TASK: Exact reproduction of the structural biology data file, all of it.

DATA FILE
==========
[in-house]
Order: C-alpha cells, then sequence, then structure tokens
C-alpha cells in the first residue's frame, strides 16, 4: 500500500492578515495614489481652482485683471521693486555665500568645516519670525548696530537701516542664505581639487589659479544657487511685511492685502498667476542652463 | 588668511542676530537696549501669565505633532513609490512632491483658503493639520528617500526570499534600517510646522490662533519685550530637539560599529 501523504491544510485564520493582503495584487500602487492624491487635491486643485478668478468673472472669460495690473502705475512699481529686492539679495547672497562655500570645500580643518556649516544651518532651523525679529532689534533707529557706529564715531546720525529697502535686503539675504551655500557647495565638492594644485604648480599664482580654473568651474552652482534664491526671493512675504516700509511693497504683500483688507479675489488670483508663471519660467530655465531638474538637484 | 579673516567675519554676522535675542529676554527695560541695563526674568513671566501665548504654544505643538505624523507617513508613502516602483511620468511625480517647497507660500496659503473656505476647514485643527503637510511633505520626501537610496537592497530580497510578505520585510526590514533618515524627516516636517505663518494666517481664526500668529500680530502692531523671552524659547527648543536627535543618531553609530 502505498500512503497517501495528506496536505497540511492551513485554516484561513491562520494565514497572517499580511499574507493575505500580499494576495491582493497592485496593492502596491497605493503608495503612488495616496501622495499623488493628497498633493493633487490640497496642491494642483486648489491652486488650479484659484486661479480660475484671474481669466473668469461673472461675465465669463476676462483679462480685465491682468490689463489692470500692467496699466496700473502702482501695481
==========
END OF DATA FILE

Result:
[in-house]
Order: C-alpha cells, then sequence, then structure tokens
C-alpha cells in the first residue's frame, strides 16, 4: 500500500492578515495614489481652482485683471521693486555665500568645516519670525548696530537701516542664505581639487589659479544657487511685511492685502498667476542652463 | 588668511542676530537696549501669565505633532513609490512632491483658503493639520528617500526570499534600517510646522490662533519685550530637539560599529 501523504491544510485564520493582503495584487500602487492624491487635491486643485478668478468673472472669460495690473502705475512699481529686492539679495547672497562655500570645500580643518556649516544651518532651523525679529532689534533707529557706529564715531546720525529697502535686503539675504551655500557647495565638492594644485604648480599664482580654473568651474552652482534664491526671493512675504516700509511693497504683500483688507479675489488670483508663471519660467530655465531638474538637484 | 579673516567675519554676522535675542529676554527695560541695563526674568513671566501665548504654544505643538505624523507617513508613502516602483511620468511625480517647497507660500496659503473656505476647514485643527503637510511633505520626501537610496537592497530580497510578505520585510526590514533618515524627516516636517505663518494666517481664526500668529500680530502692531523671552524659547527648543536627535543618531553609530 502505498500512503497517501495528506496536505497540511492551513485554516484561513491562520494565514497572517499580511499574507493575505500580499494576495491582493497592485496593492502596491497605493503608495503612488495616496501622495499623488493628497498633493493633487490640497496642491494642483486648489491652486488650479484659484486661479480660475484671474481669466473668469461673472461675465465669463476676462483679462480685465491682468490689463489692470500692467496699466496700473502702482501695481